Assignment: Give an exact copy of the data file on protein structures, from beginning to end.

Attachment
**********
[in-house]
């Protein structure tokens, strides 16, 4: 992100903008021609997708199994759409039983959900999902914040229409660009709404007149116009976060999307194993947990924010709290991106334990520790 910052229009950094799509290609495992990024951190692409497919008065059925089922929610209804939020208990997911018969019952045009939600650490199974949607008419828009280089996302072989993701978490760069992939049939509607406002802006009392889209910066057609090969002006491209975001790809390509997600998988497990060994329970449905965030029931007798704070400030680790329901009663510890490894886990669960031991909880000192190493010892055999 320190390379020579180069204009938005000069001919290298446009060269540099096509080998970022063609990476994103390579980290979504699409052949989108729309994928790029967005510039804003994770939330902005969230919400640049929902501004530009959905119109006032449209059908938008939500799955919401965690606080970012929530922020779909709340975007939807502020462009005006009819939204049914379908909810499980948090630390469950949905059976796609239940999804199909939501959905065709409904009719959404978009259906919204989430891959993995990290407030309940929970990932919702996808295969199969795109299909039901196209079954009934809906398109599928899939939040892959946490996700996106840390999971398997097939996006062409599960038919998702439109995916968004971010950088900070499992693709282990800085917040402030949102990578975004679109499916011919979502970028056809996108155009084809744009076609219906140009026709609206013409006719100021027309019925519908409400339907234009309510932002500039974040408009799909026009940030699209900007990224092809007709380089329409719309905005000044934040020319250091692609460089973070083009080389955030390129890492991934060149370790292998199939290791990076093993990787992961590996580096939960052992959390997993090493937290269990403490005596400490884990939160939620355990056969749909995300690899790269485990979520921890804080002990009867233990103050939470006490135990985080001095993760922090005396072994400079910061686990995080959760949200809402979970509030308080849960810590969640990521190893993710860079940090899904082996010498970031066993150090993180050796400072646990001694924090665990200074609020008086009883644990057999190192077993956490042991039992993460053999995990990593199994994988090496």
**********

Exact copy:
[in-house]
């Protein structure tokens, strides 16, 4: 992100903008021609997708199994759409039983959900999902914040229409660009709404007149116009976060999307194993947990924010709290991106334990520790 910052229009950094799509290609495992990024951190692409497919008065059925089922929610209804939020208990997911018969019952045009939600650490199974949607008419828009280089996302072989993701978490760069992939049939509607406002802006009392889209910066057609090969002006491209975001790809390509997600998988497990060994329970449905965030029931007798704070400030680790329901009663510890490894886990669960031991909880000192190493010892055999 320190390379020579180069204009938005000069001919290298446009060269540099096509080998970022063609990476994103390579980290979504699409052949989108729309994928790029967005510039804003994770939330902005969230919400640049929902501004530009959905119109006032449209059908938008939500799955919401965690606080970012929530922020779909709340975007939807502020462009005006009819939204049914379908909810499980948090630390469950949905059976796609239940999804199909939501959905065709409904009719959404978009259906919204989430891959993995990290407030309940929970990932919702996808295969199969795109299909039901196209079954009934809906398109599928899939939040892959946490996700996106840390999971398997097939996006062409599960038919998702439109995916968004971010950088900070499992693709282990800085917040402030949102990578975004679109499916011919979502970028056809996108155009084809744009076609219906140009026709609206013409006719100021027309019925519908409400339907234009309510932002500039974040408009799909026009940030699209900007990224092809007709380089329409719309905005000044934040020319250091692609460089973070083009080389955030390129890492991934060149370790292998199939290791990076093993990787992961590996580096939960052992959390997993090493937290269990403490005596400490884990939160939620355990056969749909995300690899790269485990979520921890804080002990009867233990103050939470006490135990985080001095993760922090005396072994400079910061686990995080959760949200809402979970509030308080849960810590969640990521190893993710860079940090899904082996010498970031066993150090993180050796400072646990001694924090665990200074609020008086009883644990057999190192077993956490042991039992993460053999995990990593199994994988090496």